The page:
- The Washington Times - Wednesday, March 29, 2023

Most small businesses plan to avoid new investments as they see the nation’s economy weakening and inflation sapping their profits, the Chamber of Commerce reported Wednesday.

Only 20% of small business owners surveyed in the first quarter said the economy is in good health, down from 27% last quarter, the business lobbying group said.

And just 38% plan to increase investment over the next year, compared to 47% at the end of last year, according to the quarterly MetLife/Chamber of Commerce Small Business Index.

“This quarter, small businesses’ concerns over inflation are soaring and their view of the broader economy is darkening, though they still report that their own businesses are in good health,” said Tom Sullivan, the chamber’s vice president of small business policy. “Small business owners are pulling back a bit on spending as they see storm clouds in the economy appearing ahead.”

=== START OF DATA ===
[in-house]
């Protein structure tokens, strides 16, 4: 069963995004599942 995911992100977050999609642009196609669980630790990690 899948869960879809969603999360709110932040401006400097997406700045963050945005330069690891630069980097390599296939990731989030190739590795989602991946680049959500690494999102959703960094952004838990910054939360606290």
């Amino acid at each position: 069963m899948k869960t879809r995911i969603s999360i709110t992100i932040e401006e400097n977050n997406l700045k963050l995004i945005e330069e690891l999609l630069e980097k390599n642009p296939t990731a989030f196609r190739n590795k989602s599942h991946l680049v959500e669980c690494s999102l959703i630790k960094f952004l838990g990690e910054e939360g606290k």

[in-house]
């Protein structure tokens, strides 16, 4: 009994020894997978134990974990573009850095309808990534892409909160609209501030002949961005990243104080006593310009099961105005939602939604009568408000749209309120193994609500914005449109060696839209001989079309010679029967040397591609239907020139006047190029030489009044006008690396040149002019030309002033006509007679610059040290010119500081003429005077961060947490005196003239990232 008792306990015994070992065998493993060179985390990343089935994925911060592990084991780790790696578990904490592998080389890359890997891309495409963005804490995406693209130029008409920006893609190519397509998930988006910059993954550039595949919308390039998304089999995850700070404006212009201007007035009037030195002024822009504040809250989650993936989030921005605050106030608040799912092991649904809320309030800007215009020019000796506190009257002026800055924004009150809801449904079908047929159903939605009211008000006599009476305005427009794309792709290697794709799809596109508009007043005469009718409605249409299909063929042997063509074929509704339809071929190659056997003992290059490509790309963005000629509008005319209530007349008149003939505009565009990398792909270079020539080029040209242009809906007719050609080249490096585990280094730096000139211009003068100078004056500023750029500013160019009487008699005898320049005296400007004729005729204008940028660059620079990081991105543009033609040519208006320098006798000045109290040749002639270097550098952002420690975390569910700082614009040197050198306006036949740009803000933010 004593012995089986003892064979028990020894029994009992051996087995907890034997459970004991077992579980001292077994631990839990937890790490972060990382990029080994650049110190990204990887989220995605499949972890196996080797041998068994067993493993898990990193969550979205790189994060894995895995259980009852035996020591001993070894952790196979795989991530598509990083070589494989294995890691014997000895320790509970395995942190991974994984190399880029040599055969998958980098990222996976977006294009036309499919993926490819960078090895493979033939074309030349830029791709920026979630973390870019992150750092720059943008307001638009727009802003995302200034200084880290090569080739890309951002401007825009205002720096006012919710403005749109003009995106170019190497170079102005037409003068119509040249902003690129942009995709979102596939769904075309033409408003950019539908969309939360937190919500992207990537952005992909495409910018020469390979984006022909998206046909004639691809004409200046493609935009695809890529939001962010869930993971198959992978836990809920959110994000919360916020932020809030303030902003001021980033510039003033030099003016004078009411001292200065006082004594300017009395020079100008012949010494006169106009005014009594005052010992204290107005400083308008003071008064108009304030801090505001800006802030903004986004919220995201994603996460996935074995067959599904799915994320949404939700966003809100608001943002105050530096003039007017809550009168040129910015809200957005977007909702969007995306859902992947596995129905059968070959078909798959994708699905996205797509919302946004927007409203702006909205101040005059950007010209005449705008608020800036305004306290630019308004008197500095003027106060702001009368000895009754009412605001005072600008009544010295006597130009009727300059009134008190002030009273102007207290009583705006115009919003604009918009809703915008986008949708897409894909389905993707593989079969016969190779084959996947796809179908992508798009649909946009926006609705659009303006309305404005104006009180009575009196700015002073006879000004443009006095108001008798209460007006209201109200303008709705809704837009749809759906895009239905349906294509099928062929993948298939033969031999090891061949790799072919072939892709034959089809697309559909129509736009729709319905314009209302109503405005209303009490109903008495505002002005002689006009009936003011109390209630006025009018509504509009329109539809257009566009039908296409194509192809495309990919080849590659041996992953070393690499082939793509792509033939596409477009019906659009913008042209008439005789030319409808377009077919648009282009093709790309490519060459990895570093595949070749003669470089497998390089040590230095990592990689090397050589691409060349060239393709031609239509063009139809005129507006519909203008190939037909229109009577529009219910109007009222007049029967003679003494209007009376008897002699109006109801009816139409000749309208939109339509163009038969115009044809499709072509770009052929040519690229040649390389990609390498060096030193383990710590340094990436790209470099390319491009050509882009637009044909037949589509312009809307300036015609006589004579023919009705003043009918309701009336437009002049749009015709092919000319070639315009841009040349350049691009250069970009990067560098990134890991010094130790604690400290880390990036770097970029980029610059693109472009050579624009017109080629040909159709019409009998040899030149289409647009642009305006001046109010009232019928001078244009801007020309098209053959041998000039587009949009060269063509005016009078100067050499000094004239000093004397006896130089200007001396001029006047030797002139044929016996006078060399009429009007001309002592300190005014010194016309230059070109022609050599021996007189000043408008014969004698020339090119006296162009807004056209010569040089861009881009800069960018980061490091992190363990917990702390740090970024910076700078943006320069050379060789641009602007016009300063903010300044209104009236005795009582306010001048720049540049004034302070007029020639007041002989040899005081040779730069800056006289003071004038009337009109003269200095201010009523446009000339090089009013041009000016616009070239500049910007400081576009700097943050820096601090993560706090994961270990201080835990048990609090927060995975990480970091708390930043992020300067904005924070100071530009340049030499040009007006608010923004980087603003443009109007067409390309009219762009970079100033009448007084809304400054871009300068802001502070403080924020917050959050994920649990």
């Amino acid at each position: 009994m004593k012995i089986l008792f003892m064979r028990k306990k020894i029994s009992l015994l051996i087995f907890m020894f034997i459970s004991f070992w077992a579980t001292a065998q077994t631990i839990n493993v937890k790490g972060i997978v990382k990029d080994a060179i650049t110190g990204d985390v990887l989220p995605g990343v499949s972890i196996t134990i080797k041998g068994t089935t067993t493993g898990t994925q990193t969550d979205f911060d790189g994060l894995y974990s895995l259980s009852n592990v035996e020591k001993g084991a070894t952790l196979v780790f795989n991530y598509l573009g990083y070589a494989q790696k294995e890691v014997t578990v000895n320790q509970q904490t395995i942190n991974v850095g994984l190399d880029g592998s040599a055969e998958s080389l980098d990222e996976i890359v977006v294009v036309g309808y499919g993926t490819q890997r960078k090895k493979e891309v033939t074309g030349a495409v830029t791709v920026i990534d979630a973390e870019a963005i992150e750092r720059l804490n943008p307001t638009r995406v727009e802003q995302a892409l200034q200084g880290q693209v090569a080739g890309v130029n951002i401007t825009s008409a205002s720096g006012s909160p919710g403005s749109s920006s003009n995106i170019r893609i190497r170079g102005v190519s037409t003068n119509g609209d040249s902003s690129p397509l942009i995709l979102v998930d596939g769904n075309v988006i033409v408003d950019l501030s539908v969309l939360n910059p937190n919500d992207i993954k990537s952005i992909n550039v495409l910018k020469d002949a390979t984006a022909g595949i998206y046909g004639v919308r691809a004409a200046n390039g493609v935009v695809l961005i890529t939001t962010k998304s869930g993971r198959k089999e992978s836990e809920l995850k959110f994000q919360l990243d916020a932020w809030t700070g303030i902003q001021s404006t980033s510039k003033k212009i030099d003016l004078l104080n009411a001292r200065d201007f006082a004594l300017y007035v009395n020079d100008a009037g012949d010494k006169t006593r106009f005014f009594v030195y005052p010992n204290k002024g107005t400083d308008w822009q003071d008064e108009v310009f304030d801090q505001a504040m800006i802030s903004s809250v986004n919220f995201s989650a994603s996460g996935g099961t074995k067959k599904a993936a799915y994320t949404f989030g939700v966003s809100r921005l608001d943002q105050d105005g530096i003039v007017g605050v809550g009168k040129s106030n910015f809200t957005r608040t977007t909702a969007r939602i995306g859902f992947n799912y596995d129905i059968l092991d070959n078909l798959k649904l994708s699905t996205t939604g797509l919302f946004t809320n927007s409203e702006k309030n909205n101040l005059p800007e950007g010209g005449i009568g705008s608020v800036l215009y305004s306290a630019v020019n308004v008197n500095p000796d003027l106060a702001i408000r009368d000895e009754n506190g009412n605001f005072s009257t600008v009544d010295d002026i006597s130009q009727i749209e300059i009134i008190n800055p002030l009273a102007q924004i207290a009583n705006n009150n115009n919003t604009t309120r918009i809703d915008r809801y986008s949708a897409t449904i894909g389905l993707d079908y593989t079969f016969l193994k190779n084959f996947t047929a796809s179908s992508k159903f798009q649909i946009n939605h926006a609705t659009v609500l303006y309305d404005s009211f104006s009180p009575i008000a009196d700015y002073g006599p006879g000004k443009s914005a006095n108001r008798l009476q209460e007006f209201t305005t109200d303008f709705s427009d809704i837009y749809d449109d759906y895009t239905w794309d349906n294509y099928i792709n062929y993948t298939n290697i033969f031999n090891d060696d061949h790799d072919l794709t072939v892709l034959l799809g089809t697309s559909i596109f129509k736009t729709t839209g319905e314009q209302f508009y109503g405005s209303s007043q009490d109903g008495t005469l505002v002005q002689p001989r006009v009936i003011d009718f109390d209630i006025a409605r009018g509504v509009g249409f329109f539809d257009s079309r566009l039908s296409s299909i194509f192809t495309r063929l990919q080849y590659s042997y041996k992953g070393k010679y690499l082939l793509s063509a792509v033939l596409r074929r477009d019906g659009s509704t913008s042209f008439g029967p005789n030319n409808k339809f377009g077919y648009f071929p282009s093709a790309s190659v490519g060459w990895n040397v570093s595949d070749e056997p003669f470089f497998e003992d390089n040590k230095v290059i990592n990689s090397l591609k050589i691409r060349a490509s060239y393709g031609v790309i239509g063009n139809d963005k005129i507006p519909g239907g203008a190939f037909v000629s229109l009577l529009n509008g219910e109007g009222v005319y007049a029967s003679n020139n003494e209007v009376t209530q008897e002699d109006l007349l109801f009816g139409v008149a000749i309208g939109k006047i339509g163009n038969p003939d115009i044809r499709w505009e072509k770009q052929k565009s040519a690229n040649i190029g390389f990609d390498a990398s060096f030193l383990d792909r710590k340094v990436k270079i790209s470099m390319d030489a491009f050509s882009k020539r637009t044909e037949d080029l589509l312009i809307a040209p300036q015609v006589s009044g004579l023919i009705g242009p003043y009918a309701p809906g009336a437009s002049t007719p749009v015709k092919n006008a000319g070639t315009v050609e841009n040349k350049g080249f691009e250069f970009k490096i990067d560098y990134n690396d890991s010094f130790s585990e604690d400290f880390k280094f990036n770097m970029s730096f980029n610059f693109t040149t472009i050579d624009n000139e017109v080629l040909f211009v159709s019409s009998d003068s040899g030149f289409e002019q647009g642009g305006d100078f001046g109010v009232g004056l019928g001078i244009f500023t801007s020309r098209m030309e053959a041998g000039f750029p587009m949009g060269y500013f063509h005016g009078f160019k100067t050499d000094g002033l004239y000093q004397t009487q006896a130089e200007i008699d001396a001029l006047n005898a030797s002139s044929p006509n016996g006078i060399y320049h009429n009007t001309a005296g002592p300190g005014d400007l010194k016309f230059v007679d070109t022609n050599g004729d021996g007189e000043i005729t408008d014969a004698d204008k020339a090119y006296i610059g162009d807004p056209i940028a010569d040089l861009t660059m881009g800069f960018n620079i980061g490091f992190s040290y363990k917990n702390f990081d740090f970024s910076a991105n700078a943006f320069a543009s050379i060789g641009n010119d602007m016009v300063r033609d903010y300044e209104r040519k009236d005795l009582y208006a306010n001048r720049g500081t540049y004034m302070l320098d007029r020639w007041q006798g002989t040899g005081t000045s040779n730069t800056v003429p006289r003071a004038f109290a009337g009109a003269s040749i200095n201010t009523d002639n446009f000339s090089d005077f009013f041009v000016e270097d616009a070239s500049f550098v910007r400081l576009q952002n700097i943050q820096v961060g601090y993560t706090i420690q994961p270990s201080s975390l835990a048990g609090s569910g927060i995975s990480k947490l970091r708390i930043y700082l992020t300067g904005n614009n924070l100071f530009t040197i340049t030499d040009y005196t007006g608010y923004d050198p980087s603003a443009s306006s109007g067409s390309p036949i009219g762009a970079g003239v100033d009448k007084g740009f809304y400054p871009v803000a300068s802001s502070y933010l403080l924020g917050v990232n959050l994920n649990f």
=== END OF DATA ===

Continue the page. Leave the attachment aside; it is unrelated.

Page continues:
In a trend the chamber has dubbed “secondhand pessimism,” most owners nonetheless described their small business as being in good health (63%) with a comfortable cash flow (64%). And 69% said they retained the same number of employees over the past year, despite the tight labor market.

The index found their overall sentiment toward the economy remains well below pre-pandemic levels and has started to slide again after stabilizing briefly at the end of last year.

A near-record high 54% of small businesses called inflation their top challenge, up from 53% last quarter. It is the fifth straight quarter where inflation has led the list of their worries.

The owner of Henry’s House of Coffee in San Francisco said the rising costs of coffee beans, labor and gas and electricity keep forcing his menu prices upward.

Owner Hrag Kalebjian noted that the annual increase in the Consumer Price Index on July 1 will trigger an increase in the city’s minimum wage for hourly workers from $16.99 to $18.07, or 6.36%.

“The challenge is keeping up with these costs and constantly raising my prices,” Mr. Kalebjian said. “It seems as though I can’t keep up.”

Small businesses responding to the first quarter survey said their access to capital has declined over the past five years.

About half (49%) of owners described their access to capital financing or loans as “good,” down from 54% in the second quarter of last year and 67% in the second quarter of 2017.

Among businesses with fewer than five employees, 75% reported using personal savings to finance their business, compared to 59% each of those with 5-19 or 20-500 employees.

• Sean Salai can be reached at ssalai@washingtontimes.com.

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